Saturday, June 11, 2011

Christian Sacked For Condemning Abortion

Margaret Forrester discussed the booklet with family planning staff at the health centre where she worked because she felt that the NHS was failing to give patients information about the risks and other options to terminating a pregnancy.

But after a six-month disciplinary process, during which Ms Forrester had to fight her own case and became ill, she was found guilty of “gross professional misconduct” and fired.

She has spoken out over the “scandal” of the pro-abortion culture in the medical profession and claimed that Christians were “an easy target” for “politically correct” bureaucrats in the NHS.

“The NHS has a pro-abortion stance which comes from a secular religion. It is a belief system which is aggressively anti-Christian,” she said.

Ms Forrester’s difficulties began on Nov 2 last year, when she had an informal conversation with a colleague in her role as a psychological wellbeing practitioner in Westminster, central London.

The 40 year-old, from Battersea, south London, was worried that women seeking medical advice for a “crisis pregnancy” were routinely offered abortions without consideration of other options, and with no meaningful discussion of the risks.

“Women would be coming in crisis — anxious, depressed, alone,” Ms Forrester said. “As an example of the patients I was concerned about, I showed my colleague a copy of a pamphlet called Forsaken, which details five true stories of women who had an abortion, were traumatised and were not informed of the potential consequences or alternatives.”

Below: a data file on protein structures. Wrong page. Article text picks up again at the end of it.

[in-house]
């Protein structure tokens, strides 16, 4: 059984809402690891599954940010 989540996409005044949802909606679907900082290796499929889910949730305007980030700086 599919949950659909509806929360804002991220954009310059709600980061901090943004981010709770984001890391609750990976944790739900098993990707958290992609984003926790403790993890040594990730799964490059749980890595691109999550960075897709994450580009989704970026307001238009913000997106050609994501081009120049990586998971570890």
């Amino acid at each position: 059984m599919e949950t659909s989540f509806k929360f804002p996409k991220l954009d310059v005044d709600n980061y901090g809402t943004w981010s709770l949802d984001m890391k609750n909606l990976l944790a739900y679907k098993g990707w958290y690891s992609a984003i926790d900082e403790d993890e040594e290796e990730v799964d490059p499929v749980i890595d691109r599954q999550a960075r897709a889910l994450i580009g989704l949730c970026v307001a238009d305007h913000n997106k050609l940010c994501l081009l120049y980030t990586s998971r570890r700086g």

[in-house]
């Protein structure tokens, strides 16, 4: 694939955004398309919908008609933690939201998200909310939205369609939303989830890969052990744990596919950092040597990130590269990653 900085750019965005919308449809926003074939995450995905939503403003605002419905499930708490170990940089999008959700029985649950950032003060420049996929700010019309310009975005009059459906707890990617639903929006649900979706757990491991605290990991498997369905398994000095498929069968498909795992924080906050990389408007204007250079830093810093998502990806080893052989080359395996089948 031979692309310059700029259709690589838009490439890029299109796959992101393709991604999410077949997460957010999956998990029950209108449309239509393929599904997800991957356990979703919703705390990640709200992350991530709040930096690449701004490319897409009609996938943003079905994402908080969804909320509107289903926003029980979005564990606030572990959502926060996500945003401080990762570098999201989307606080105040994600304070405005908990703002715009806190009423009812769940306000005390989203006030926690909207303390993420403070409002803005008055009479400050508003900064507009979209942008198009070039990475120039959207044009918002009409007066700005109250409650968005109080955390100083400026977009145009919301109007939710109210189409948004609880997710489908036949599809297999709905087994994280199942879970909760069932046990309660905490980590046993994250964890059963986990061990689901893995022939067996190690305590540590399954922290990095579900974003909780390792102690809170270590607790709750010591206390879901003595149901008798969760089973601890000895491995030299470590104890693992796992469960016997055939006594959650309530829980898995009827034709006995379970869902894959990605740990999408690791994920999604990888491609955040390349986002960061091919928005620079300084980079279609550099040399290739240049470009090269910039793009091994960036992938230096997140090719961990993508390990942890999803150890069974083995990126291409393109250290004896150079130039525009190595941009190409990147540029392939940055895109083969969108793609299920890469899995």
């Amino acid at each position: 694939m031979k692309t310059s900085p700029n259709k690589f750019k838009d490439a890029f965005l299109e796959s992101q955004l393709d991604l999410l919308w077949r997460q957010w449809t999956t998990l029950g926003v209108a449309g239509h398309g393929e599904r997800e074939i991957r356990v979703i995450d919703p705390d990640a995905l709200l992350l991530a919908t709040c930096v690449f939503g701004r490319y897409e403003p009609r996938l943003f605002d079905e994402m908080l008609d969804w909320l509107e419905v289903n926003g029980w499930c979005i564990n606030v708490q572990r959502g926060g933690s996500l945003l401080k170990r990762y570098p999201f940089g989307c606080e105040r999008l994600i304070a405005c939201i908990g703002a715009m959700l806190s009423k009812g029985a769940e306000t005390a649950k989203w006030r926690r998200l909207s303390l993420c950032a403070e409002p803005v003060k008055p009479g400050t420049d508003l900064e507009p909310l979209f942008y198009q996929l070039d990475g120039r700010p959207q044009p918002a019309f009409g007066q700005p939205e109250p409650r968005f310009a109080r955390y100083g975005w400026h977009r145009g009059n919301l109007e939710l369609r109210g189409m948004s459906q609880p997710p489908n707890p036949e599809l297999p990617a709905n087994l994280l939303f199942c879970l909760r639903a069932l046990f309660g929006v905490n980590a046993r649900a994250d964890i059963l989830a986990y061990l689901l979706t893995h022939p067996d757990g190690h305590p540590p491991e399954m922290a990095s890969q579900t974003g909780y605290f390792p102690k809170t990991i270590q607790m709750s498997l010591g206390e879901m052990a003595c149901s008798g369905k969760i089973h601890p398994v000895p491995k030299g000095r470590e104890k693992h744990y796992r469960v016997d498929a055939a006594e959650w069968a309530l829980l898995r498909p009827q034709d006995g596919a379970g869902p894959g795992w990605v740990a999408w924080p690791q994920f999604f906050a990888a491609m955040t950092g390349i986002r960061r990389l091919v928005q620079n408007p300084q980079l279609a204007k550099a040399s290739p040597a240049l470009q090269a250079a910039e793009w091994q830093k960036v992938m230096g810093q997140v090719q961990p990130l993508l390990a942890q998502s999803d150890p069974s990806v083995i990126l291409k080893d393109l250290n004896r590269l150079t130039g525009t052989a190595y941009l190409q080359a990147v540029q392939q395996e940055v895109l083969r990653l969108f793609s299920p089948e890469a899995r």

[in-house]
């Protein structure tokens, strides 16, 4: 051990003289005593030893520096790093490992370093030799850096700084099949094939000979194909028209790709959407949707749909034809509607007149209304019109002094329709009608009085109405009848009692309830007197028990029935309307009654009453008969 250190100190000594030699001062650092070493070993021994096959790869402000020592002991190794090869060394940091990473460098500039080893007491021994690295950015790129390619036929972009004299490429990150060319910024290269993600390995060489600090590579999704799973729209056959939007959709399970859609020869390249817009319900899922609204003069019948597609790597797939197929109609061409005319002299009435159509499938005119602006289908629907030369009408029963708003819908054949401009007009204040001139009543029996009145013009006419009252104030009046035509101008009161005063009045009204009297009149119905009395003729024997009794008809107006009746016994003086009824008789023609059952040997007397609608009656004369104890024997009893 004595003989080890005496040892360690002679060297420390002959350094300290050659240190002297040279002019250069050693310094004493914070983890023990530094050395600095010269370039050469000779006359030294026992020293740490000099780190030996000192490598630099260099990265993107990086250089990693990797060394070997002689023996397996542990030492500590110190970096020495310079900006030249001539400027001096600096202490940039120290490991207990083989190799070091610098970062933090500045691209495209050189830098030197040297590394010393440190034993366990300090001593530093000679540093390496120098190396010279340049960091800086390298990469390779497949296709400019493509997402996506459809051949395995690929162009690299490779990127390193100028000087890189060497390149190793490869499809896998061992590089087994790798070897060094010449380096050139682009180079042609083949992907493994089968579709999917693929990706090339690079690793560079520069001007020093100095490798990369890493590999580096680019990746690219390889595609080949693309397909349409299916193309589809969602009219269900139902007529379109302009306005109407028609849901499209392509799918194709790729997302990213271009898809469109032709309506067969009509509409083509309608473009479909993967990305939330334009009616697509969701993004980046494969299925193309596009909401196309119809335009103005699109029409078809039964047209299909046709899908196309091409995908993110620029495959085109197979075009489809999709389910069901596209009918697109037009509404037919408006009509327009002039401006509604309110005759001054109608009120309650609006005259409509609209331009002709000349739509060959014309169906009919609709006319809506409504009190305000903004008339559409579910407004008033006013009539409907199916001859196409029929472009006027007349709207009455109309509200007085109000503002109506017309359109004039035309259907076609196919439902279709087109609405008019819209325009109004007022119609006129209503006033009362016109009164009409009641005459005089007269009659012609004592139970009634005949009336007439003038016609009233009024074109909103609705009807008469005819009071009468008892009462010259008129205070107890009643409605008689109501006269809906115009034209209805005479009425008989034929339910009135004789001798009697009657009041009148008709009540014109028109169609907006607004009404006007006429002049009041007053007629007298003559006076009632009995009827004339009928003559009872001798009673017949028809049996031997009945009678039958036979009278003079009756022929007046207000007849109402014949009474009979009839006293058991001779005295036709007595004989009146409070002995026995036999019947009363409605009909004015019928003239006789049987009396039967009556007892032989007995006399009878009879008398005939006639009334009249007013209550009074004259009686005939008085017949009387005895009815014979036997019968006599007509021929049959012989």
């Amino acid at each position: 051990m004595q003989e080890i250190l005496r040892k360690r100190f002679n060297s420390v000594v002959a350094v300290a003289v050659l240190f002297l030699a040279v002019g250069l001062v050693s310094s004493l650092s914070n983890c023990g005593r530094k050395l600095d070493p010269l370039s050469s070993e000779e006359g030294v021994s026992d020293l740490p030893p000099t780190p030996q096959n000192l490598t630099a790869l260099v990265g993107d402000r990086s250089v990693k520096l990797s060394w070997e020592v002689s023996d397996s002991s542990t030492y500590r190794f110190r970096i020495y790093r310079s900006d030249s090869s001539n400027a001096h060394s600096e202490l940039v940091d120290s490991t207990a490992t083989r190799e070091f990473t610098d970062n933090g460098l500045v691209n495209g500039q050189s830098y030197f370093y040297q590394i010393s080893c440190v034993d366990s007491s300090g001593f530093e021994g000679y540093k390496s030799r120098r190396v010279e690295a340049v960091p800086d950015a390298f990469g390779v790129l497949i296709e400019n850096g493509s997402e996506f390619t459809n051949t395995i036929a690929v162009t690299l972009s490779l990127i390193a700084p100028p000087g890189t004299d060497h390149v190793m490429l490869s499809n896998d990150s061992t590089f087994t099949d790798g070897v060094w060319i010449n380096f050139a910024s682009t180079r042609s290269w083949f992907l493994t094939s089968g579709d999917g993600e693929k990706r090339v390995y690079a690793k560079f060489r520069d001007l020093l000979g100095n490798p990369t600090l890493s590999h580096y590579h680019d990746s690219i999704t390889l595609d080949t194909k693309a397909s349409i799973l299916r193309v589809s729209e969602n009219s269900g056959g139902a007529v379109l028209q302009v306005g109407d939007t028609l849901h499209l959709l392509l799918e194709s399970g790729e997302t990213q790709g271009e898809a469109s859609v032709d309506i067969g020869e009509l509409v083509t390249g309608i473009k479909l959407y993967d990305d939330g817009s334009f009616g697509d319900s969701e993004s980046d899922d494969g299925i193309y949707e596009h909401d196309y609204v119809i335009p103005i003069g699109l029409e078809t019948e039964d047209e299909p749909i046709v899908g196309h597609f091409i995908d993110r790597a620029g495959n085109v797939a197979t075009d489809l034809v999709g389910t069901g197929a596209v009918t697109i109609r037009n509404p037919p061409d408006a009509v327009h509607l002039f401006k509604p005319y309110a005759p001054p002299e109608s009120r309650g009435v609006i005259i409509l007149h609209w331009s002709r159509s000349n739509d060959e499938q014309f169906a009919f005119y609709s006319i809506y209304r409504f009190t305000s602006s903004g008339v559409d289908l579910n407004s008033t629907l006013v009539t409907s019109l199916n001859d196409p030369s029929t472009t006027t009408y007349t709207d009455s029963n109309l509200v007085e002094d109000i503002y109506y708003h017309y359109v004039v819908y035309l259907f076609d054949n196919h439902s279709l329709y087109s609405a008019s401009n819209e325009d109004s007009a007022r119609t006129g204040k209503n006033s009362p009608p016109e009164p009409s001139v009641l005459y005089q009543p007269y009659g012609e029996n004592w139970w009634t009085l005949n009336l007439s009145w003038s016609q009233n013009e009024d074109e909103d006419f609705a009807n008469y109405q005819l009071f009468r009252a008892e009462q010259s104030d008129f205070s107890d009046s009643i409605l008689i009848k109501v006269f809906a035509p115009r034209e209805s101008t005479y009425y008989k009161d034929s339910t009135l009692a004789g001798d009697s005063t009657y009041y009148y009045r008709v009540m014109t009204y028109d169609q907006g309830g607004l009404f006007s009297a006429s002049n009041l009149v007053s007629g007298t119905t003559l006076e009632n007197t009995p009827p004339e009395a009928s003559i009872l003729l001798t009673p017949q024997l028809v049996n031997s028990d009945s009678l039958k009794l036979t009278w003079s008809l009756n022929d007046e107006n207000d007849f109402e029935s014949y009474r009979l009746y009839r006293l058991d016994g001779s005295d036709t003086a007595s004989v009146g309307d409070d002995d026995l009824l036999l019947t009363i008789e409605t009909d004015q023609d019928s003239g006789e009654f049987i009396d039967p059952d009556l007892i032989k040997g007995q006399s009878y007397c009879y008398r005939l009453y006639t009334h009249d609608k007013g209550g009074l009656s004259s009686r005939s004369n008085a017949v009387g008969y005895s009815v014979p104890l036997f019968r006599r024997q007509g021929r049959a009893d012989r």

But a week later, after her managers found out, Ms Forrester was suspended from her duties at Central North West London Mental Health Trust. Last month, after a series of lengthy hearings and an unsuccessful appeal, she was sacked.

“There is a conspiracy of silence in this country on the issue of abortion,” she said. “If we are professionals, we really must listen to patient experiences.”

There is no room in the “dysfunctional” NHS even for a conversation between colleagues that respects a traditional Christian viewpoint, said Ms Forrester, a Roman Catholic. “Christians are an easy target. There are frankly so few of us who are trying to practise our Christian faith that we become a minority.”

The ultimate reason for her dismissal was her refusal to work in a new role in a different mental health team, to which she was transferred as a disciplinary measure. Ms Forrester accepted the job verbally but claimed she was give insufficient information and lacked training.

She is considering taking the matter to an employment tribunal, in an attempt to remove the finding of “gross professional misconduct” from her employment record. “The day I was fired I felt like a sunflower drooping. I remember saying, 'I’m finished’. It has been very difficult.”

Central and North West London NHS Foundation Trust “totally refuted” any suggestion that it had unfairly dismissed Ms Forrester or attempted to “silence” her. The sole reason for her dismissal was that she “refused to come to work” in the new role that she had previously agreed to take, and for which training was in place, it said in a statement.

It said she was dismissed because she “failed to undertake the duties of her post, she failed to follow a reasonable management instruction to attend work and her absence from work was unauthorised”.

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